From today’s New York Times, a piece about the use of loans to pay off expected medical balances, a couple choice quotes:
Zero-interest financing, a familiar sales incentive at car dealerships and furniture stores, has found its way to another big-ticket consumer market: doctors’ and dentists’ offices.
But as the price of health care continues to rise and big lenders pursue new areas for growth, this type of medical financing has become one of the fastest-growing parts of consumer credit, led by lending giants like Capital One and Citigroup and the CareCredit unit of General Electric.
Now, for the scary one:
UnitedHealthcare is also testing a medical credit card that would offer reduced rates.
Does anyone, anywhere – except the employees of UHC and their spouses – think that United’s appearance here will benefit the patients or providers? Especially pediatricians? Given that the credit card HSA patients are using to pay their bills is owned by a bank that is a subsidiary of UHC, UHC makes money coming and going. It’s truly immoral.
What does this have to do with pediatricians? I think peds should offer payment plans much like OBs and dentists have done for years. SKIP THE MIDDLEMAN. When a woman gets pregnant, what do many OB offices do? They bill the family monthly, knowing there’s a multi-thousand dollar bill at the end that most folks can’t pay at once. OBs get their money up front. What do orthodontists or dentists do? They let you spread your payments out. You pay throughout the entire process and for months after. Why? Because they’d rather get their thousands of dollars over time than have you chose not to do the procedures at all.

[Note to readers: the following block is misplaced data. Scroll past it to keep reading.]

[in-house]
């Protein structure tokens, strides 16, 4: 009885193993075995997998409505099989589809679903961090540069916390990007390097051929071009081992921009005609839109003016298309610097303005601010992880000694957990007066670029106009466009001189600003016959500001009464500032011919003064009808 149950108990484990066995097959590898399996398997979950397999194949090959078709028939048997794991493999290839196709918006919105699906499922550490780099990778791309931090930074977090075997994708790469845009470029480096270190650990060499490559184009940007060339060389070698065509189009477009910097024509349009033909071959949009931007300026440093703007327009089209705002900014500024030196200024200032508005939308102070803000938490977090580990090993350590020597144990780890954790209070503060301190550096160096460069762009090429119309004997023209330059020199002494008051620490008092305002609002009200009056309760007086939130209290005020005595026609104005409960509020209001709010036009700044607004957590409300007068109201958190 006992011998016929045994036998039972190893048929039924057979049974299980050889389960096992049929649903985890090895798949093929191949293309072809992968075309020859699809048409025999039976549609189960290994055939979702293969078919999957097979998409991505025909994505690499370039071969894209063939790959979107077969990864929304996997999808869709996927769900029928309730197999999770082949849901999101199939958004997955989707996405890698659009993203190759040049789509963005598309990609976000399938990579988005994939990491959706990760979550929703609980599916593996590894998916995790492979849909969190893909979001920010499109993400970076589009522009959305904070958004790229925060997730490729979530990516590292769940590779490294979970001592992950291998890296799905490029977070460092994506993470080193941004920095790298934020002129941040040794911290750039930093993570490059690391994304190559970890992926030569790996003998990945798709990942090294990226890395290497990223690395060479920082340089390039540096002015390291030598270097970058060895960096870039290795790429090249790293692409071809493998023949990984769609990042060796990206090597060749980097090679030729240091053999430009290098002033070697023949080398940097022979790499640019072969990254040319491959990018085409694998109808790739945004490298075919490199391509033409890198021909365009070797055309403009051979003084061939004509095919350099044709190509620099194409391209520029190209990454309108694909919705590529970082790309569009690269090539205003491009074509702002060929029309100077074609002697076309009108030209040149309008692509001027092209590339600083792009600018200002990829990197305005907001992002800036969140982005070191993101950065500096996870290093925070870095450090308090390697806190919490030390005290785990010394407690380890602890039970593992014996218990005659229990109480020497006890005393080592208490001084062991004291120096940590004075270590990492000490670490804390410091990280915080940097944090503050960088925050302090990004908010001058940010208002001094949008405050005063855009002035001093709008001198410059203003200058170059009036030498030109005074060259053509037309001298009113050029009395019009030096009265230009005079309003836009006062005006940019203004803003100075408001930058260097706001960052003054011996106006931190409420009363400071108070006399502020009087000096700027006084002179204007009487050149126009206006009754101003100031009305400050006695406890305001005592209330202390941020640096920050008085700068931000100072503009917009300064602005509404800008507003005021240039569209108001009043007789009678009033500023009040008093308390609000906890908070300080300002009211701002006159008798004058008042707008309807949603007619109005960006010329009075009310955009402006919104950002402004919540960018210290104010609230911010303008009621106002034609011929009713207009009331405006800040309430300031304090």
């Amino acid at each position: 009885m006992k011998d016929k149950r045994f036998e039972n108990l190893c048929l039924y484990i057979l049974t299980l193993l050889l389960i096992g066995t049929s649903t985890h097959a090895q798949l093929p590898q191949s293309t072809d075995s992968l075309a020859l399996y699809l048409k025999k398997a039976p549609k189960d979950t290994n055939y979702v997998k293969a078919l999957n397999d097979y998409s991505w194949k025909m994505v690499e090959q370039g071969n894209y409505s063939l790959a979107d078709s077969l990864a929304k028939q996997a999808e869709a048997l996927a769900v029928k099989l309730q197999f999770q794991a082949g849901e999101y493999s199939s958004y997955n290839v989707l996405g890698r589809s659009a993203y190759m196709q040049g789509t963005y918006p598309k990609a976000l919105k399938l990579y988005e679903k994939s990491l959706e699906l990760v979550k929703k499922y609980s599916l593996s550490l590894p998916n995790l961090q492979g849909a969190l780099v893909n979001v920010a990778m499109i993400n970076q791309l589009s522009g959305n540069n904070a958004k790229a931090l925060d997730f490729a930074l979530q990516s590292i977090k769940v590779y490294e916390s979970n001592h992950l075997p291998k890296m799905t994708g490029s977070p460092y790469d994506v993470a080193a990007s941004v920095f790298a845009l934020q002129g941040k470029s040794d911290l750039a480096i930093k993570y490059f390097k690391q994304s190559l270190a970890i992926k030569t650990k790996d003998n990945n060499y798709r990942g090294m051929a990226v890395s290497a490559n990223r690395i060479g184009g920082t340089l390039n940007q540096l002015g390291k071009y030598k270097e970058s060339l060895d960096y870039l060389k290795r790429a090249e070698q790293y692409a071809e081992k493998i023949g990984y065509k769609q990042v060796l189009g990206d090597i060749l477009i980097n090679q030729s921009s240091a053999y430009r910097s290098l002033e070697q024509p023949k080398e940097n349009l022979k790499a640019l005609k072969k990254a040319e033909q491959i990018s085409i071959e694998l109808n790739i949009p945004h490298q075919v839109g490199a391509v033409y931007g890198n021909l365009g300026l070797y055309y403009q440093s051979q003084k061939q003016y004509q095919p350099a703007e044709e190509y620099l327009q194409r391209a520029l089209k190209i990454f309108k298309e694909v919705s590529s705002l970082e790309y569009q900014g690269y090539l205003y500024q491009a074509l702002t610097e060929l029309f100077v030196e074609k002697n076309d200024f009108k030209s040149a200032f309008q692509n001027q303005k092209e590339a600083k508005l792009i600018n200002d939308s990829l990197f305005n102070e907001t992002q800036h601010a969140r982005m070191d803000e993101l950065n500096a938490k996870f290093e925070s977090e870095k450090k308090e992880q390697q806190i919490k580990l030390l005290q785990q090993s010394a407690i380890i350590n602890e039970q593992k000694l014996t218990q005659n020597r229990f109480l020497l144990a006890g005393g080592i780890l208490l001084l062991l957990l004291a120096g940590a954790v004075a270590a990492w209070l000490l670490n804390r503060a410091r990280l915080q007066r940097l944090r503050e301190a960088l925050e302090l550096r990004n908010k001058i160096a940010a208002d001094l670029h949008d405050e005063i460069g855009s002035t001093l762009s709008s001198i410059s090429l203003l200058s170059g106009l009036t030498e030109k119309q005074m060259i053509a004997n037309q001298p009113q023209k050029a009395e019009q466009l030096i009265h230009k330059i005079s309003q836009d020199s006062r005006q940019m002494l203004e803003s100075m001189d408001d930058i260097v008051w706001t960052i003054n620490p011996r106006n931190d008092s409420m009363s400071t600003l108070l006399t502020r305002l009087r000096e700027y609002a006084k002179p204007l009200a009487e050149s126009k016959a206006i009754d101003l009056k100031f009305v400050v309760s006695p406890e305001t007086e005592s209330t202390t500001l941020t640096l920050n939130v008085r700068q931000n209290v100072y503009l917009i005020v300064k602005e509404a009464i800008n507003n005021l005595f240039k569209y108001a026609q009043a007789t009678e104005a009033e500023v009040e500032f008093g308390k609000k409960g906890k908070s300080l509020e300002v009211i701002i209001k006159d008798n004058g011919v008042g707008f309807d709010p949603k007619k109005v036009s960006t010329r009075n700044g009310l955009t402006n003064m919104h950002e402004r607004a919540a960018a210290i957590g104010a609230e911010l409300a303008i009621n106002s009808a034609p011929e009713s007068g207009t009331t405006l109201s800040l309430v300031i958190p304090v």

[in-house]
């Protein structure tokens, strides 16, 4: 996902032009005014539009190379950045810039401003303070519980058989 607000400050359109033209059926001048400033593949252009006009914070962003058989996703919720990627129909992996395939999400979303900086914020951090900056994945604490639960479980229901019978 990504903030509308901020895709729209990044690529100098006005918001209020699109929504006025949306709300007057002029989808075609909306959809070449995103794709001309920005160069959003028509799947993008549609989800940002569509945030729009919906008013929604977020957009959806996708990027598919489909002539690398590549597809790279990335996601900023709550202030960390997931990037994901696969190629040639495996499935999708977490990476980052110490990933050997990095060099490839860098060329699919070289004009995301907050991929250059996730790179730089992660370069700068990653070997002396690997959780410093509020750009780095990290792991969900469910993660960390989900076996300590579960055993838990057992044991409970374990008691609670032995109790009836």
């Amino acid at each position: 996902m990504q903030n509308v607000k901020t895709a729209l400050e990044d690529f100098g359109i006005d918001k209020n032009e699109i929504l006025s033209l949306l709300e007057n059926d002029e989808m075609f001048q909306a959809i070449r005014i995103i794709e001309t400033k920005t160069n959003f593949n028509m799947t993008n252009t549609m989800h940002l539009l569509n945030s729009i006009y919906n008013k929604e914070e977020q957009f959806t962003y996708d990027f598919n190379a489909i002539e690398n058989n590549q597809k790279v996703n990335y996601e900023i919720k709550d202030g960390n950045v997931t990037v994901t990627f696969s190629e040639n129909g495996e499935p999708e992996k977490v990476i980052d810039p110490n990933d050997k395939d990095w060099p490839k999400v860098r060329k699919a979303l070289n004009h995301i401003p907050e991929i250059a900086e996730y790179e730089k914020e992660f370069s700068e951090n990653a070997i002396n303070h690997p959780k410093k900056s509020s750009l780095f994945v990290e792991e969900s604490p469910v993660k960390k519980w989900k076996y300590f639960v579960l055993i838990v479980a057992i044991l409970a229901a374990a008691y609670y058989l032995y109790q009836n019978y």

Why not peds? Each newborn who hits your practice should have, booked, a dozen visits in those first 24 months. With all the imms, they are expensive visits. Run some quick numbers on your office and you can accurately estimate the medical bills for the first 2, 3, 5? years that a patient is in your practice. Why not get your parents signed up to a plan whereby they pay a fixed amount each month and you guarantee that you’ll see them for their visits? Even if the monthly amounts don’t actually cover the full expected charges, it gives patients financial incentives and reminders to come in. I’m not suggesting you write off any shortfalls in the payment plans!
If you aren’t convinced, think about the HSA plans in your office. A patient comes in to your office 2x in January and racks up $600 in bills…but the employer hasn’t funded the HSA plan well, so the patient has to pay the entire thing truly out of pocket. Wouldn’t it be better to say, “We’ll charge you $200 a month for the rest of the year and let’s book your 6month PE now and perhaps even your 1Y. At that point, we’ll settle up the difference.” You’ve got $1,200 in payments ensured and 2 more important visits in your appointment book.
There are other ways to structure the process, but the idea is simple. Other folks are using it and peds have an “expected utilization” path that should be easy to monitor.
Is there any reason to give UHC part of this pie?